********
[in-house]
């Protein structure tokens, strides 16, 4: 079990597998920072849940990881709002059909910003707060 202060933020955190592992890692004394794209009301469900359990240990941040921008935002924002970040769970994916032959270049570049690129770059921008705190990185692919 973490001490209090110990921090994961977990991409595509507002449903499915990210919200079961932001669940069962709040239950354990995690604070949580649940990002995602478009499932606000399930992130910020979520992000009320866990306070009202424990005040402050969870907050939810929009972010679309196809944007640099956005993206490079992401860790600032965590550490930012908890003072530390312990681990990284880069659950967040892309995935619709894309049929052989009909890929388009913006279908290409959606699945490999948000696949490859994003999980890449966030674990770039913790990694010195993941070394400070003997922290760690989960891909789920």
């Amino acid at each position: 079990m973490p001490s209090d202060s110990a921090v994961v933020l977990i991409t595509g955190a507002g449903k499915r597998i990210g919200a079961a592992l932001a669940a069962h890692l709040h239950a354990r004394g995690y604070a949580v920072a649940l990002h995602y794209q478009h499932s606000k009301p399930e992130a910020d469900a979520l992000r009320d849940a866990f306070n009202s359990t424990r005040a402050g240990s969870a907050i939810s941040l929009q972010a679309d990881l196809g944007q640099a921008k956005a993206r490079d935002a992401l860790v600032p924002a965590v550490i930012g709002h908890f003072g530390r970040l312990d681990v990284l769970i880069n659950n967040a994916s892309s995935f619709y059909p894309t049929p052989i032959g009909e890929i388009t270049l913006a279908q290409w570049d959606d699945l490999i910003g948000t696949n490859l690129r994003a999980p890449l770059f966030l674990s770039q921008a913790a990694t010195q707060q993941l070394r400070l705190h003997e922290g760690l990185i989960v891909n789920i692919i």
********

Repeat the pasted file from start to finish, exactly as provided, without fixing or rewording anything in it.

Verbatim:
[in-house]
């Protein structure tokens, strides 16, 4: 079990597998920072849940990881709002059909910003707060 202060933020955190592992890692004394794209009301469900359990240990941040921008935002924002970040769970994916032959270049570049690129770059921008705190990185692919 973490001490209090110990921090994961977990991409595509507002449903499915990210919200079961932001669940069962709040239950354990995690604070949580649940990002995602478009499932606000399930992130910020979520992000009320866990306070009202424990005040402050969870907050939810929009972010679309196809944007640099956005993206490079992401860790600032965590550490930012908890003072530390312990681990990284880069659950967040892309995935619709894309049929052989009909890929388009913006279908290409959606699945490999948000696949490859994003999980890449966030674990770039913790990694010195993941070394400070003997922290760690989960891909789920």
């Amino acid at each position: 079990m973490p001490s209090d202060s110990a921090v994961v933020l977990i991409t595509g955190a507002g449903k499915r597998i990210g919200a079961a592992l932001a669940a069962h890692l709040h239950a354990r004394g995690y604070a949580v920072a649940l990002h995602y794209q478009h499932s606000k009301p399930e992130a910020d469900a979520l992000r009320d849940a866990f306070n009202s359990t424990r005040a402050g240990s969870a907050i939810s941040l929009q972010a679309d990881l196809g944007q640099a921008k956005a993206r490079d935002a992401l860790v600032p924002a965590v550490i930012g709002h908890f003072g530390r970040l312990d681990v990284l769970i880069n659950n967040a994916s892309s995935f619709y059909p894309t049929p052989i032959g009909e890929i388009t270049l913006a279908q290409w570049d959606d699945l490999i910003g948000t696949n490859l690129r994003a999980p890449l770059f966030l674990s770039q921008a913790a990694t010195q707060q993941l070394r400070l705190h003997e922290g760690l990185i989960v891909n789920i692919i």